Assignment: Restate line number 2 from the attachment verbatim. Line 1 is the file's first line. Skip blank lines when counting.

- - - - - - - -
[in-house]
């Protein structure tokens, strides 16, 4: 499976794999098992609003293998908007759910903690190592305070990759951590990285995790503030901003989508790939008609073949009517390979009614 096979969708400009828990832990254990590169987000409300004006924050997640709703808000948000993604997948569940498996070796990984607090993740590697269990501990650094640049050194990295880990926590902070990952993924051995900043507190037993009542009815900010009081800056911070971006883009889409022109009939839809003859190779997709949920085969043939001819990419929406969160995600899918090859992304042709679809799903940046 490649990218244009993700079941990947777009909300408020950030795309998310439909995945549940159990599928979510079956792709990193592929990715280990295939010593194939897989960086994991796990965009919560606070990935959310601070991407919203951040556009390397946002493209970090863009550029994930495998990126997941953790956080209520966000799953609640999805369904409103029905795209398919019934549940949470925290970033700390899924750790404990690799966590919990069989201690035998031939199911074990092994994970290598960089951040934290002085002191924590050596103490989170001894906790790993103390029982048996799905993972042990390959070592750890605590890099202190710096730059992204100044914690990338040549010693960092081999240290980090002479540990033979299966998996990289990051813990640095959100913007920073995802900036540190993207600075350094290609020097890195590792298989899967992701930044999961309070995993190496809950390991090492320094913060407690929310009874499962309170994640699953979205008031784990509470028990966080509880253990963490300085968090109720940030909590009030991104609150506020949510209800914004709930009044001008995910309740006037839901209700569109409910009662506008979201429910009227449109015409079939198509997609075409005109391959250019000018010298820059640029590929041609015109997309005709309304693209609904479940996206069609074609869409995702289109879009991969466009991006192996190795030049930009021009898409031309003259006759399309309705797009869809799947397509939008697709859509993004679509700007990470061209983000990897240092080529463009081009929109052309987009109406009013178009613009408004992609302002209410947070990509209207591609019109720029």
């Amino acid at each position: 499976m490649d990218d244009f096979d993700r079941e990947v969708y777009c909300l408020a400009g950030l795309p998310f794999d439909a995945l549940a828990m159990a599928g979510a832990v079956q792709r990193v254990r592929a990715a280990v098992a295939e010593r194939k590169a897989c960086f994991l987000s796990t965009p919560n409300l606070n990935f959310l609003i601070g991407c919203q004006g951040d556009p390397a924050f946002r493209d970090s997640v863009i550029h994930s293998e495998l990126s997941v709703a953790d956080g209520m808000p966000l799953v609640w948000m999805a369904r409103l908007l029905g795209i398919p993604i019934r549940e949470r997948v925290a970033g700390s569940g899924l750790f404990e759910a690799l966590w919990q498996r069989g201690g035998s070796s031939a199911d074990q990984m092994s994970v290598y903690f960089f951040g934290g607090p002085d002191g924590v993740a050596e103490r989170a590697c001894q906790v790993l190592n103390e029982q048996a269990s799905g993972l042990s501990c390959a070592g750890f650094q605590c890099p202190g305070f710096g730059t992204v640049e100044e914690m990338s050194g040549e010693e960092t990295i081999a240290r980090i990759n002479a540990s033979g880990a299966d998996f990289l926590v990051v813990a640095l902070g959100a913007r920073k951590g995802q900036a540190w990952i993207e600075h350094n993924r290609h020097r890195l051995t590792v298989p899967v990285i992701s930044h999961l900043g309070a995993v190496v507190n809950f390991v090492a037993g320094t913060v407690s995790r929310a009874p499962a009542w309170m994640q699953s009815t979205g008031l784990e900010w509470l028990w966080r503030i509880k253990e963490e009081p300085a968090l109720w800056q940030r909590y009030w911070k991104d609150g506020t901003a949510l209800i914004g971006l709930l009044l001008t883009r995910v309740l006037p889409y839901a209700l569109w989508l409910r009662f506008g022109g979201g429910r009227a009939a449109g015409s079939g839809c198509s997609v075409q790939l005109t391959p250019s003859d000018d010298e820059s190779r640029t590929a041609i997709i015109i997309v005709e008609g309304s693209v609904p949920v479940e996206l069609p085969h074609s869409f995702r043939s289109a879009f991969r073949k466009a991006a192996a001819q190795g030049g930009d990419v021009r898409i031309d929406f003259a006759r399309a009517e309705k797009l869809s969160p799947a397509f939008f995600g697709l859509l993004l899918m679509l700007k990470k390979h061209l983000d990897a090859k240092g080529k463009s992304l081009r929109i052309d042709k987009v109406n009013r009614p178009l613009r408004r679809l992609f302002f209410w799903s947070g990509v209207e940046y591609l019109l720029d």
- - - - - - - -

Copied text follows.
């Protein structure tokens, strides 16, 4: 499976794999098992609003293998908007759910903690190592305070990759951590990285995790503030901003989508790939008609073949009517390979009614 096979969708400009828990832990254990590169987000409300004006924050997640709703808000948000993604997948569940498996070796990984607090993740590697269990501990650094640049050194990295880990926590902070990952993924051995900043507190037993009542009815900010009081800056911070971006883009889409022109009939839809003859190779997709949920085969043939001819990419929406969160995600899918090859992304042709679809799903940046 490649990218244009993700079941990947777009909300408020950030795309998310439909995945549940159990599928979510079956792709990193592929990715280990295939010593194939897989960086994991796990965009919560606070990935959310601070991407919203951040556009390397946002493209970090863009550029994930495998990126997941953790956080209520966000799953609640999805369904409103029905795209398919019934549940949470925290970033700390899924750790404990690799966590919990069989201690035998031939199911074990092994994970290598960089951040934290002085002191924590050596103490989170001894906790790993103390029982048996799905993972042990390959070592750890605590890099202190710096730059992204100044914690990338040549010693960092081999240290980090002479540990033979299966998996990289990051813990640095959100913007920073995802900036540190993207600075350094290609020097890195590792298989899967992701930044999961309070995993190496809950390991090492320094913060407690929310009874499962309170994640699953979205008031784990509470028990966080509880253990963490300085968090109720940030909590009030991104609150506020949510209800914004709930009044001008995910309740006037839901209700569109409910009662506008979201429910009227449109015409079939198509997609075409005109391959250019000018010298820059640029590929041609015109997309005709309304693209609904479940996206069609074609869409995702289109879009991969466009991006192996190795030049930009021009898409031309003259006759399309309705797009869809799947397509939008697709859509993004679509700007990470061209983000990897240092080529463009081009929109052309987009109406009013178009613009408004992609302002209410947070990509209207591609019109720029």